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Todays industry standard for icons export file types is of course SVG (or transparent PNG). Although the main incentive to use SVG’s are probably the scalability, the file size and the freedom of editing SVG are also awesome because of their transparency options. That means we, (icon) designers, have the opportunity/obligation to create icons that look good on various background colors.
This means our icons ought to contain layers that make up the icon and don’t contain any quick fix simulated negative spaces. In this tutorial we’ll lower the complexity of the icon as a shape (and final exported SVG) and make sure any negative space is an actual negative space (cut-out) and not a simulated one (a shape that has the background color overlaying an element, thus making it dependent of the background color). All in Sketch.
A couple of the things we’ll learn:
The first thing we’ll do is convert the Oval layers, that have multiple strokes mimicking the cutout effect, to outlines. We do so by selecting the layers and choosing Layer > Convert to Outline from the menu bar (or using keyboard combination ⇧⌘O).
As the shapes had both a fill as well as two strokes, converting them to outlines has turned each Oval layer into two separate (combined shape) layers. That’s because an outline stroke is a combined path that exists of two shapes. One that determines the outer boundaries, whereas the the other determines the inner boundaries, creating the appearance of a stroke. In this case we don’t need the inner boundaries. We can get rid of the sublayer that is inside of the combined shape. Make sure you delete the right sublayer. It’s the bottom one within the combined shape layer. This is because Sketch automatically uses this sublayer order for strokes turned to outlines.
Converting the slider knob shapes to outlines has caused the very outer stroke (the cutout) to be placed above the inner stroke (the actual slider knob). That means a larger oval with the fill color you used for the outer stroke earlier will overlay the layer that was generated from the inner stroke.
What we’ll do now is take the layers that made up the outer stroke (the cutout) and merge it with the first rectangle by dragging the first cutout layer onto the topmost Rectangle (slider).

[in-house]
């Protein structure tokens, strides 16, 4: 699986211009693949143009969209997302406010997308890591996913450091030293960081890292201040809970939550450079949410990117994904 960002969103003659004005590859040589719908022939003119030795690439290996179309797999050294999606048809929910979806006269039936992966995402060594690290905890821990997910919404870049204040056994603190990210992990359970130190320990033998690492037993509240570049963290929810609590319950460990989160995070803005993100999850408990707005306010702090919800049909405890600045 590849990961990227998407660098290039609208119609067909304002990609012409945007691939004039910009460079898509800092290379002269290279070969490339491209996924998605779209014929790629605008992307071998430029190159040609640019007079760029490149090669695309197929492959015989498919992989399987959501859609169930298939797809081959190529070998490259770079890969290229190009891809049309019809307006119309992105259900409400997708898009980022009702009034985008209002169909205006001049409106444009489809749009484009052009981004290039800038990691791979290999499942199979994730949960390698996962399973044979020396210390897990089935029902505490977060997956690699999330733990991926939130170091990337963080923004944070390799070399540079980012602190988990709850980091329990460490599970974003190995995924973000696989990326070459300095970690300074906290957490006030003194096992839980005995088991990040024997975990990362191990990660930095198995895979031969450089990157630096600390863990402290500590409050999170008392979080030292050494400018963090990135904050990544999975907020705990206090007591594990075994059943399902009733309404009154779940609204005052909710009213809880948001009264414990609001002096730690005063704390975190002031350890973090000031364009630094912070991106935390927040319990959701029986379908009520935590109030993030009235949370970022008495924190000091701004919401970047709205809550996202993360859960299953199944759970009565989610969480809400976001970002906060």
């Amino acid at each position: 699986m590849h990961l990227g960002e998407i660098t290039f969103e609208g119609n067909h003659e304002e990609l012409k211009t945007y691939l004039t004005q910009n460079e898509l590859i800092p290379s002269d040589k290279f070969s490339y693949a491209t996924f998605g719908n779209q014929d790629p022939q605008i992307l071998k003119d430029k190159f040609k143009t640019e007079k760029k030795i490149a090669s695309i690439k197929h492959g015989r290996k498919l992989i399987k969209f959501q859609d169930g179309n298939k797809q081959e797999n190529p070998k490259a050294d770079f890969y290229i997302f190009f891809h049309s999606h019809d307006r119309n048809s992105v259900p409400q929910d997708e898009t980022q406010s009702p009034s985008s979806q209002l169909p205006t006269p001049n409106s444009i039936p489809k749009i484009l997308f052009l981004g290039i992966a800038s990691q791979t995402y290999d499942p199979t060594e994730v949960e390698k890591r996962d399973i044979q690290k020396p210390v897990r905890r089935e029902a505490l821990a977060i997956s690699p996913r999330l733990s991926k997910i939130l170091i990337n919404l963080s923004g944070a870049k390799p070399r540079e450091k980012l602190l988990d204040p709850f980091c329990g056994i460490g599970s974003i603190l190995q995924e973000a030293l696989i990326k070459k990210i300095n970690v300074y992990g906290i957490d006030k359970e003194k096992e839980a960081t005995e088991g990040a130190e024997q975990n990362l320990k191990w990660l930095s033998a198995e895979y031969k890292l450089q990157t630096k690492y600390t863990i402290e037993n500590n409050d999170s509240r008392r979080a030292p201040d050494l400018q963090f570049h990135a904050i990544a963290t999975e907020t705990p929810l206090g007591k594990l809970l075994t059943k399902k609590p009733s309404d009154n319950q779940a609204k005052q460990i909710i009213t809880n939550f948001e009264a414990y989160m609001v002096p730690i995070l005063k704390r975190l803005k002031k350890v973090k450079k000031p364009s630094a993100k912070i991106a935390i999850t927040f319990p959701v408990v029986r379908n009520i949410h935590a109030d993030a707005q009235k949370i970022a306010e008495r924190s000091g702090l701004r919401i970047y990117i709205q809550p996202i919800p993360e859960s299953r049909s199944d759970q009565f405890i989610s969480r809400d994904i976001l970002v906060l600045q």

You can also select both the oval layer and the rectangle layer (slider) and choose the ‘Union’ Combine type, by choosing ‘Layer > Combine > Union’ from the menu bar (or using key combo ⌥⌘U). However, for the sake of truly understanding every single step in the process.
Now that we’ve merged the first slider and the first cutout together we can repeat Step 3 for the second and third slider as well.
Sketch will use the Union combine type by default when you drag a layer on top of another layer. This means the dragged shape will be added to the destination shape as if it were an extention to that shape.
What we need to do now is subtract it from the slider, as that was the reason we used an outer border in the first place. To turn the shape that’s set to Union into a cutout we need to change the Combine type to Subtract. There are three ways to do this:
We can now repeat Step 5 for the two remaining sliders.
The next step is to add the inner strokes (the actual slider knob) –we generated along with the outer stroke (the cutout) in step 1– to their respective slider. The best way in my opinion to really have full control over what happens upon merge is to drag the inner stroke onto the slider.
In case the destination combined shaped layer is collapsed, Sketch will automatically order the added layer and it’s sublayers on top of the list.
I do suggest expanding the sublayers of the slider. This way you’ll have full control as to where the sublayers are placed within the slider sublayer list.
Now that we know how to add the inner stroke (slider knob) we can repeat this step for the second and third slider as well.
Now we can move on to merging the three sliders into one single-shaped layer. There are two ways to do this.
The easy way is to drag the first slider onto the second slider, and subsequently drag the third full slider onto that single-shaped layer (first and second slider combined). This will create the exact result you want without any further adjustments.
Although we get exactly what we want by using method 1 there is another way to achieve the same result. Although it takes some more time I suggest doing it this way to learn about layer order and Combine types. We select the three merged-shaped layers and choose ‘Layer > Combine > Union’ from the menu bar (or using keyboard combination ⌥⌘U).
You will notice how some of the subtractions that were there before have now disappeared. Let’s move on to Step 10 to fix this.
We just saw how merging three single-shaped layers into one using Combine > Union disregards quite a few actions we’ve done before. No worries, this can be fixed quite easily.
We can either re-arrange the order of sublayers and then change the Combine type, or we can do it the other way around. Again, for the sake of understanding what we’re exactly doing, let’s start by changing the Combine type where necessary.
We boxed our way through the steps and we got the title belt: An icon that has actual negative space, instead of overlaying shapes or layer stylesto simulate the negative space. You’ll notice the icon no longer depends on having one set background color. Yay!
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